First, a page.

A two-month-long protest over new farm laws exploded yesterday with protesters clashing with police, as India put its military prowess and cultural diversity on display at the annual Republic Day parade.
Tens of thousands of farmers on tractors drove through routes designated for what was to be a peaceful rally on the border of Delhi, but some groups changed course and entered central Delhi.
Tear gas was used in at least two spots including the central part of the capital, where farmers clashed with police as farmer leaders called for peace.
One person was killed, Indian media reported, and several police personnel were injured.
The farmers also breached barricades to enter the historic Red Fort, a Mughal-era structure, where they hoisted flags alongside the national flag.
Protesters told local television channels that their aim was to send a message to the government to repeal the farm laws, which they said help companies at the expense of farmers.
The clashes were a stark contrast to the Republic Day parade, a colourful showcase of India's latest weaponry, which included a flypast of fighter jets and attack helicopters, marching contingents and floats from different states of the country.
This year's parade was pared down in terms of numbers of attendees and had no chief guest after British Prime Minister Boris Johnson was unable to attend due to the Covid-19 pandemic.
For the past two months, the farmers have been sitting in protest at multiple spots on the Delhi border against the farm legislation, in the biggest challenge Prime Minister Narendra Modi has faced since coming to power in 2014.
In September last year, the government rushed through legislation aimed at encouraging farmers to sell their produce directly to private companies instead of through regulated wholesale markets where cartels and middlemen are known to have taken root.
It allows farmers to sell outside their state without paying a market fee or cess and creates a framework for contract farming.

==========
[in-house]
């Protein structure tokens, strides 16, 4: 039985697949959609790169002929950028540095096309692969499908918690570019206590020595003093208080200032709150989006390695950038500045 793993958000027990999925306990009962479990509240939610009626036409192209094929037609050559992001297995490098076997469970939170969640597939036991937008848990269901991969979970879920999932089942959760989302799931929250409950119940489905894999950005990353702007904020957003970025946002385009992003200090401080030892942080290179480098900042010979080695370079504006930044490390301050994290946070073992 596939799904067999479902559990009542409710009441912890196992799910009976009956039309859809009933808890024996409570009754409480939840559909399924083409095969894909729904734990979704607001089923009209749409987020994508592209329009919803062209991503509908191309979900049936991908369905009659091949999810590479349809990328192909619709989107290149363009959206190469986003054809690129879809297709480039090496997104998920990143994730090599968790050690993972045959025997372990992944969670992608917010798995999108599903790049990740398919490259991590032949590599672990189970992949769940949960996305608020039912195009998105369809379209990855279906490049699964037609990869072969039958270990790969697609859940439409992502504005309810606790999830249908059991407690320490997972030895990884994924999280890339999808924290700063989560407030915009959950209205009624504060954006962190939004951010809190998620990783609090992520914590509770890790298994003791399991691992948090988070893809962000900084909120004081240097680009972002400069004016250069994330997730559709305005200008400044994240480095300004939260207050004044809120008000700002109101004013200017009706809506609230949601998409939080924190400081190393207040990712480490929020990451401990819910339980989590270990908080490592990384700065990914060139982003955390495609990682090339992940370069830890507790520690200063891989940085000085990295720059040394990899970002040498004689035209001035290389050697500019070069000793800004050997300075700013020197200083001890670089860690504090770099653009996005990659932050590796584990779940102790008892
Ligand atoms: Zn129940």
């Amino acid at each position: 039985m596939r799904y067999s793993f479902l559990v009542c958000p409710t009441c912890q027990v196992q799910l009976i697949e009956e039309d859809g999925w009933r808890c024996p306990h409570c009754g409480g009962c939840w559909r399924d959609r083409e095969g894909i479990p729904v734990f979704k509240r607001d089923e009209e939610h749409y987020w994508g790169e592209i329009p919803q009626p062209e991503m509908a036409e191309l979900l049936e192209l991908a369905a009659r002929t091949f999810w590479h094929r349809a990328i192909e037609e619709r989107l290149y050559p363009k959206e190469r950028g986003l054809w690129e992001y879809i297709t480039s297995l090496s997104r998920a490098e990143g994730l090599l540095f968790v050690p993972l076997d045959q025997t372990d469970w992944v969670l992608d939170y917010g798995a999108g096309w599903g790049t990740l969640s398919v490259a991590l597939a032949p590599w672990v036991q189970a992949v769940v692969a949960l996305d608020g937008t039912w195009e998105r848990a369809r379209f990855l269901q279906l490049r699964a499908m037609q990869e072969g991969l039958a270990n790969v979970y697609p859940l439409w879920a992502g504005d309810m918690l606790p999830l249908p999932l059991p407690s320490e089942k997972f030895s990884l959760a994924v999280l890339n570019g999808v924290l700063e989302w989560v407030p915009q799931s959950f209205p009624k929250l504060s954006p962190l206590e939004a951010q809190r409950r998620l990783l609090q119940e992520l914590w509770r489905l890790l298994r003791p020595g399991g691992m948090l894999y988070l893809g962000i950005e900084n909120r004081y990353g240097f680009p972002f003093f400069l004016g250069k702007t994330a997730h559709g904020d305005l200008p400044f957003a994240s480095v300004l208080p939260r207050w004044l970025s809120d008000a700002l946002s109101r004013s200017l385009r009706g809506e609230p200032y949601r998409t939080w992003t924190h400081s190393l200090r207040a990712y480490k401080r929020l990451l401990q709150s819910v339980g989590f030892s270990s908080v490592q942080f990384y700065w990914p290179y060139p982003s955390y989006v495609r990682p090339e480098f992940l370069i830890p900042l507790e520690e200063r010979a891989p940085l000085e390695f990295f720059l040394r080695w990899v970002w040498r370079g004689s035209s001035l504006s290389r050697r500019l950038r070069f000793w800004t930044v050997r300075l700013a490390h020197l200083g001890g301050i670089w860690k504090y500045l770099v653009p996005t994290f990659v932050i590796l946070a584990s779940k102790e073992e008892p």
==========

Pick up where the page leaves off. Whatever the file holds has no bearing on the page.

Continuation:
But the government miscalculated the opposition to the laws, with farmers not convinced that the legislation is for their good.
The government has even offered to keep the laws in abeyance but the farmers have so far refused to budge from demanding a complete withdrawal of the laws.
Analysts said that the protest was unlikely to weaken.
Farmers, unlike any other protesters, have had goodwill mainly because at least 60 per cent of the population is tied to agriculture in some way or the other.
"The farmers' protest is not something which was like earlier protests, like against the CAA (Citizenship Amendment Act). This is a much bigger protest. It has sharply articulated the resentment that is there against the regime," said political analyst and writer Nilanjan Mukhopadhyay.
"It's only going to become sharper."
But he noted the movement would "definitely take a beating (from the violence)".
The violence was condemned by opposition leaders who have been supporting the protests.
Punjab Chief Minister Amarinder Singh asked "genuine" farmers, who are mostly from Punjab, to vacate Delhi and warned that "it'll negate goodwill generated by peacefully protesting farmers".
Congress leader Rahul Gandhi tweeted: "Violence is not the solution to any problem. Irrespective of who gets hurt, it's the country that will suffer."
He also asked the government to repeal the farm laws.